Most palladium coins are eligible for IRA. Coins from different mints also come with a variety of attractive designs and the coins are minted in the purest form of palladium, which is .9995. Apart from these, another advantage is that many palladium coins come with amazing security features which make counterfeiting quite difficult. Collectors can also opt for coins that come with grading from top third party grading services such as NGC and PCGS which further enhances the value of the coin and also provides great packing and attractive label options, making reselling easier. Coins occupy less space and are easy to store, stack, and carry.

Popular Palladium Coins:

Palladium coins have been a popular investment choice for a majority of investors mainly because of their high demand in various industries, predominantly catalytic converters in the automobile industry. The limited supply of the metal has had a rebound reaction and its price has been going up significantly, creating more interest in investors in palladium as a long term hedge. Many popular mints around the world mint palladium coins with stunning designs these days. Some countries that have issued palladium coins include Canada, France, Portugal, Russia, the Soviet Union, Australia, and China.

Some of the popular palladium coins are:

Canadian Palladium Maple Leaf Coins:

The Canadian Maple Leaf series is a highly sought after series available in four different metal forms:  gold, silver, platinum, and palladium. The Royal Canadian Mint is one of the pioneers in providing these investment grade bullion in all four precious metals. Also, palladium is offered in the purest form possible, .9995 fine, and comes in 1 oz sizes. The iconic maple leaf design on the reverse and the effigy of HM Queen Elizabeth II on the obverse beautify these coins. The coin also comes equipped with great security features like light refracting radial lines and the micro-engraved maple leaf privy. Canadian palladium maple leaf coins are legal tender of Canada. Due to the rarity of the metal and limited supply, the mintage of these coins have not been consistent and have only been minted five times so far, in  2005, 2006, 2007, 2009, and 2015.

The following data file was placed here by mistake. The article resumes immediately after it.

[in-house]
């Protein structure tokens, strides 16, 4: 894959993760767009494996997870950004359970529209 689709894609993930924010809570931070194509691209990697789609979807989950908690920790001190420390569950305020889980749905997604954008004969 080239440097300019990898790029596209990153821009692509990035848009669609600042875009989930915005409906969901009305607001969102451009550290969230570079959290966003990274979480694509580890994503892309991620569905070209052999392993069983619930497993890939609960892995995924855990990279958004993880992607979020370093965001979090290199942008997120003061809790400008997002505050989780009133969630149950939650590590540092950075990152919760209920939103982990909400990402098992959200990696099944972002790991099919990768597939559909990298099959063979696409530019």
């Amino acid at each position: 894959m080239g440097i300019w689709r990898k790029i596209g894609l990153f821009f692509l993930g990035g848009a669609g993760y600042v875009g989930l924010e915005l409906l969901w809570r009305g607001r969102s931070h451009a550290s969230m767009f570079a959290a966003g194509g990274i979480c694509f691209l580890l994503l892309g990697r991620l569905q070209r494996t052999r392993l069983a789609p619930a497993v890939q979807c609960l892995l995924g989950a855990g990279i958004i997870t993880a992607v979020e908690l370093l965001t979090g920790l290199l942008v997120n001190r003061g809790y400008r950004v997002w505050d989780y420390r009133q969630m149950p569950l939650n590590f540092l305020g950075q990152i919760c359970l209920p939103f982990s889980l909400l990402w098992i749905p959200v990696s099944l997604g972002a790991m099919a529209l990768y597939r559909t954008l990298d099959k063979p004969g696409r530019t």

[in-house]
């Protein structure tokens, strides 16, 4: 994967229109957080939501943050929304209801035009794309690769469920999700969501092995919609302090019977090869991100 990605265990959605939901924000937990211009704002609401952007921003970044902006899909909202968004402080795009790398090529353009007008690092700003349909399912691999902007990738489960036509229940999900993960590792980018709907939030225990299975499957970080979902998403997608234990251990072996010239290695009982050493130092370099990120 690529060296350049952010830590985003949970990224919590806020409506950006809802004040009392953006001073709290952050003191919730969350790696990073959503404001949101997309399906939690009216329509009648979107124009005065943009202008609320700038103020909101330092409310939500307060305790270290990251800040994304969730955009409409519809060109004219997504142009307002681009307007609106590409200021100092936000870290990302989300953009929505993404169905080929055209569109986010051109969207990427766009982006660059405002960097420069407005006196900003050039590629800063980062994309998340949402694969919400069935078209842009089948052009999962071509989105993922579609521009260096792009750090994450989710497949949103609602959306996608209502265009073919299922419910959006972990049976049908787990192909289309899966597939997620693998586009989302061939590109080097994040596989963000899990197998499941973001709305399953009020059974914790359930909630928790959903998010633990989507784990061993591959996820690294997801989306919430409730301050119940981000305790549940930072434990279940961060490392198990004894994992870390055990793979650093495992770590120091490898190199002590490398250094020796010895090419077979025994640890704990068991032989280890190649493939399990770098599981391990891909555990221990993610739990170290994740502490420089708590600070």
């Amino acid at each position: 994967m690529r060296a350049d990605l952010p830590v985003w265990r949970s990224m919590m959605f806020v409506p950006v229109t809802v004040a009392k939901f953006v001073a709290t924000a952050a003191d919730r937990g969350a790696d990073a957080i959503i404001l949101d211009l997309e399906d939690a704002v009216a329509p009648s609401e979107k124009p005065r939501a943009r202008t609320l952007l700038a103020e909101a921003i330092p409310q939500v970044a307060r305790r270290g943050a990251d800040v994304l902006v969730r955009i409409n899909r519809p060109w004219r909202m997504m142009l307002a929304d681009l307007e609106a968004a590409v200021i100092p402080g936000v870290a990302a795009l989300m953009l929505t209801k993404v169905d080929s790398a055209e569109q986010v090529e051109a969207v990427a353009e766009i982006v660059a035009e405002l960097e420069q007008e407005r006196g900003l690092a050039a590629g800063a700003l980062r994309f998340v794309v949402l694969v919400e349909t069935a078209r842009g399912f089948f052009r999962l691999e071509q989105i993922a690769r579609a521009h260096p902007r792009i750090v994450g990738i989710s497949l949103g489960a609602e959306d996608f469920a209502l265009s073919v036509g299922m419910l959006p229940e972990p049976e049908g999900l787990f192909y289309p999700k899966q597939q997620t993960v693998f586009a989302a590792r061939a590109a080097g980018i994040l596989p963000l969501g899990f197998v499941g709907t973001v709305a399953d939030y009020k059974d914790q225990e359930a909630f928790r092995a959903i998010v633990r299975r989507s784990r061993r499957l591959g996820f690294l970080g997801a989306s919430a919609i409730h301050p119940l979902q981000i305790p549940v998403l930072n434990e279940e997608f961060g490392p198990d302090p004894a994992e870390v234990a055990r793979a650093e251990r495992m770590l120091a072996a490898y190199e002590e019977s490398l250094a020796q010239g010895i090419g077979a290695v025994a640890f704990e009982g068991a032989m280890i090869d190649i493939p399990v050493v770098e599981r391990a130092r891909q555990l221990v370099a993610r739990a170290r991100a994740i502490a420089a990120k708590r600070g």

Russian Ballerina Palladium Coins:

One of the most outstanding palladium coins is the Russian Ballerina Palladium Coins. Since Russia is the major supplier of palladium in the world with over 44% of palladium produced there, palladium was a clear choice for the Moscow Mint. This coin is a great combination of aesthetic appeal and historic value. They were released to rekindle the failing Russian pride in 1989 but were minted only for a brief period. The Soviet Union (USSR) dissolved in 1991; however, these coins were struck until 1995 by the new Russian Government.